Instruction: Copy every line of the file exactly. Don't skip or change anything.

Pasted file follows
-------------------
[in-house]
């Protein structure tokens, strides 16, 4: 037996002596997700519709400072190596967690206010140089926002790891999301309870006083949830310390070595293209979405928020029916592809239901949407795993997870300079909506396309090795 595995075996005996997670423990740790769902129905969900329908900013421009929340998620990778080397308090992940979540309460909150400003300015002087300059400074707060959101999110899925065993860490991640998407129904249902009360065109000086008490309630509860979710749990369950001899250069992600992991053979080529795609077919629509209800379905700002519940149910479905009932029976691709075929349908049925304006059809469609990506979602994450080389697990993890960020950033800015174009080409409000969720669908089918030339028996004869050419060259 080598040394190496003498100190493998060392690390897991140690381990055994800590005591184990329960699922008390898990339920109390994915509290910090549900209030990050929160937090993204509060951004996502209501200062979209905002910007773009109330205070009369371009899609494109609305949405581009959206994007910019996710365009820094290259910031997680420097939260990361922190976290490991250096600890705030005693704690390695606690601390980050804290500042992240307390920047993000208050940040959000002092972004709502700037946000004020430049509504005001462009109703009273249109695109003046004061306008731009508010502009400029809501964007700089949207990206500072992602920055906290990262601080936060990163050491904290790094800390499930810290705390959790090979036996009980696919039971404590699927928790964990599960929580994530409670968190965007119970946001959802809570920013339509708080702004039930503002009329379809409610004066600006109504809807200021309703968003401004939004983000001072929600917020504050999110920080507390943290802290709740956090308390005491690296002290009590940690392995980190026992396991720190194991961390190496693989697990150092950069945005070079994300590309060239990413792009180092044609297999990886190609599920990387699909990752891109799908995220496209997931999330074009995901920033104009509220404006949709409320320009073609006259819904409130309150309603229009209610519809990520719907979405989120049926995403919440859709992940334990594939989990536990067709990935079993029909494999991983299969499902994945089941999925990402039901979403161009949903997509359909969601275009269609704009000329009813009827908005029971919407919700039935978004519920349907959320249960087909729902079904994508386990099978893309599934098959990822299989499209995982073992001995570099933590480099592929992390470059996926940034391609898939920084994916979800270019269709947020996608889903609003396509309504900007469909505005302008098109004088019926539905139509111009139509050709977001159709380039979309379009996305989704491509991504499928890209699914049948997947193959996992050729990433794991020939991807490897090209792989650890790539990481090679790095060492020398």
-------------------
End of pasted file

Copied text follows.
[in-house]
């Protein structure tokens, strides 16, 4: 037996002596997700519709400072190596967690206010140089926002790891999301309870006083949830310390070595293209979405928020029916592809239901949407795993997870300079909506396309090795 595995075996005996997670423990740790769902129905969900329908900013421009929340998620990778080397308090992940979540309460909150400003300015002087300059400074707060959101999110899925065993860490991640998407129904249902009360065109000086008490309630509860979710749990369950001899250069992600992991053979080529795609077919629509209800379905700002519940149910479905009932029976691709075929349908049925304006059809469609990506979602994450080389697990993890960020950033800015174009080409409000969720669908089918030339028996004869050419060259 080598040394190496003498100190493998060392690390897991140690381990055994800590005591184990329960699922008390898990339920109390994915509290910090549900209030990050929160937090993204509060951004996502209501200062979209905002910007773009109330205070009369371009899609494109609305949405581009959206994007910019996710365009820094290259910031997680420097939260990361922190976290490991250096600890705030005693704690390695606690601390980050804290500042992240307390920047993000208050940040959000002092972004709502700037946000004020430049509504005001462009109703009273249109695109003046004061306008731009508010502009400029809501964007700089949207990206500072992602920055906290990262601080936060990163050491904290790094800390499930810290705390959790090979036996009980696919039971404590699927928790964990599960929580994530409670968190965007119970946001959802809570920013339509708080702004039930503002009329379809409610004066600006109504809807200021309703968003401004939004983000001072929600917020504050999110920080507390943290802290709740956090308390005491690296002290009590940690392995980190026992396991720190194991961390190496693989697990150092950069945005070079994300590309060239990413792009180092044609297999990886190609599920990387699909990752891109799908995220496209997931999330074009995901920033104009509220404006949709409320320009073609006259819904409130309150309603229009209610519809990520719907979405989120049926995403919440859709992940334990594939989990536990067709990935079993029909494999991983299969499902994945089941999925990402039901979403161009949903997509359909969601275009269609704009000329009813009827908005029971919407919700039935978004519920349907959320249960087909729902079904994508386990099978893309599934098959990822299989499209995982073992001995570099933590480099592929992390470059996926940034391609898939920084994916979800270019269709947020996608889903609003396509309504900007469909505005302008098109004088019926539905139509111009139509050709977001159709380039979309379009996305989704491509991504499928890209699914049948997947193959996992050729990433794991020939991807490897090209792989650890790539990481090679790095060492020398």